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Slots bill a top priority for area's state representatives

August 28, 2003

Washington County's state lawmakers this week said they'll closely monitor the debate over slot machines in Maryland and where they should be installed. They'd better do more than watch, because after securing funds for the University Systems of Maryland campus in downtown Hagerstown, preventing the damage slots could do to local charities is a major priority.

Given the state's fiscal problems, passage of some form of slot-machine legalization bill seems inevitable. But unlike Gov. Robert Ehrlich's bill, which would have put slots at the state's horse tracks, House Speaker Michael Busch is pushing for stand-alone slot parlors along major roadways.

Now consider that Interstate 70 and 81 cross in Washington County and that the county already has tip-jar gambling that supports a host of local charities and you have some dangerous possibilities.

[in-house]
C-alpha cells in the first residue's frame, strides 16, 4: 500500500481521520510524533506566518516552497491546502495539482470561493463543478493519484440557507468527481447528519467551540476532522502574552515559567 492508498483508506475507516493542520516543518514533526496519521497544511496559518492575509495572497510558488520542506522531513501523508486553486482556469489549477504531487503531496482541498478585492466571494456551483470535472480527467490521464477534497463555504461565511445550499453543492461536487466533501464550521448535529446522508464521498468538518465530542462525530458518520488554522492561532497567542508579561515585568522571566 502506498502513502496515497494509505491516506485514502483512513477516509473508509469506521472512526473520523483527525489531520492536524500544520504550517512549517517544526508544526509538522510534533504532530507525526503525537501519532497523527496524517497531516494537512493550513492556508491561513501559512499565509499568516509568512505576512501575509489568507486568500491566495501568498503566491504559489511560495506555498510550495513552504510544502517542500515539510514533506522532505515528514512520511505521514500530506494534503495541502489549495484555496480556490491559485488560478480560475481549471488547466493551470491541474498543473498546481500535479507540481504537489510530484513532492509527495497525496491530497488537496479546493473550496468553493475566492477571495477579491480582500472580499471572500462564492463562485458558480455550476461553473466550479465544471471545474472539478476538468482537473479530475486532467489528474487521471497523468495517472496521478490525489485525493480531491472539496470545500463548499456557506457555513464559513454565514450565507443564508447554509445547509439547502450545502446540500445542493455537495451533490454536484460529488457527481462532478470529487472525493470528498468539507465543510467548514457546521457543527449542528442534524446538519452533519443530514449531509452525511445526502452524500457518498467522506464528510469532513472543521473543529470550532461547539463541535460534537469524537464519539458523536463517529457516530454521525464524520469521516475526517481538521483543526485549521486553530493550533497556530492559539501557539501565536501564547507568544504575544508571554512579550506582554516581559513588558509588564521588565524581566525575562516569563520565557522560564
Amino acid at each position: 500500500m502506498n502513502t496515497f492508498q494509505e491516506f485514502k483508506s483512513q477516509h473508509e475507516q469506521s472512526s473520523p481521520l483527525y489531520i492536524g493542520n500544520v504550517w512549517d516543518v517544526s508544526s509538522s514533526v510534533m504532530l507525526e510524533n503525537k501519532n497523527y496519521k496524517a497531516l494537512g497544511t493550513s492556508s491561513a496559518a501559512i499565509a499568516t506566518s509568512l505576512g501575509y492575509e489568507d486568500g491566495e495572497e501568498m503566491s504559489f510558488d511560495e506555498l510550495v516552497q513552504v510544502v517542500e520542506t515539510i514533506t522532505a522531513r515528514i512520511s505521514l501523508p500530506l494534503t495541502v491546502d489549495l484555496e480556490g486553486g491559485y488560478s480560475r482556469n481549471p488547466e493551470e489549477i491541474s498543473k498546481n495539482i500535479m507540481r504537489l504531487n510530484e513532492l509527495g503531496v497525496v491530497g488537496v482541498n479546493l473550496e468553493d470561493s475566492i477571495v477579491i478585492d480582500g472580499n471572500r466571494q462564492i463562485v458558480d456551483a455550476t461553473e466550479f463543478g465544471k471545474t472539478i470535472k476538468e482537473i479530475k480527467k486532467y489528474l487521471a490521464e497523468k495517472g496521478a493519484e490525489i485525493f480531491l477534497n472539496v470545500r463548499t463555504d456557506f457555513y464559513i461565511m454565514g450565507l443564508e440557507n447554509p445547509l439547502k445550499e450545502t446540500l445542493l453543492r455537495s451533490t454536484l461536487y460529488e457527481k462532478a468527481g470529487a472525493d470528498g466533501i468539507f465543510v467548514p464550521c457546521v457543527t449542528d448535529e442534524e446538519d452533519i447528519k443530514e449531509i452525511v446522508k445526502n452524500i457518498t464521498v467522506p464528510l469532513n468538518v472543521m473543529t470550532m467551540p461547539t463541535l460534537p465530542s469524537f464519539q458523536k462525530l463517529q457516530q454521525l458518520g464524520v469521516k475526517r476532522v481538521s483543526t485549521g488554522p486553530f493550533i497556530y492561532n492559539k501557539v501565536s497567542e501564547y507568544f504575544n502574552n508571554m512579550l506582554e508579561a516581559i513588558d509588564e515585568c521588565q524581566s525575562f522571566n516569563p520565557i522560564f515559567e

They include: A local slot-machine parlor that would reduce the amount of tip-jar play without providing anything close to the same local share for fire/rescue companies and other charities. If slots are inevitable, we feel the system should be patterned on those of states like West Virginia and Delaware, where the machines are housed at the horse tracks.

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Not only does that arrangement improve the health of the horse-racing industry by providing bigger purses, it also avoids the fights certain to take place when slot parlors are proposed in communities that don't want them.

And even if most of Maryland's slots are located at the tracks, there's also a chance that someone will suggest putting them at off-track betting parlors.

Should government depend on gambling revenue to fund vital local services like fire/rescue and the Community Free Clinic? Of course not. But if the alternative is raising taxes, citizens will choose the gambling option almost every time.

We expect lawmakers to speak vigorously on these points and to be involved in the research and debate on this issue. Gov. Ehrlich's plan suffered because it had a made-up-on-the-run feel to it. If local lawmakers can show how another state has done slots successfully, it will save charities here from watching their funds disappear like a pile quarters dumped into a one-armed bandit.

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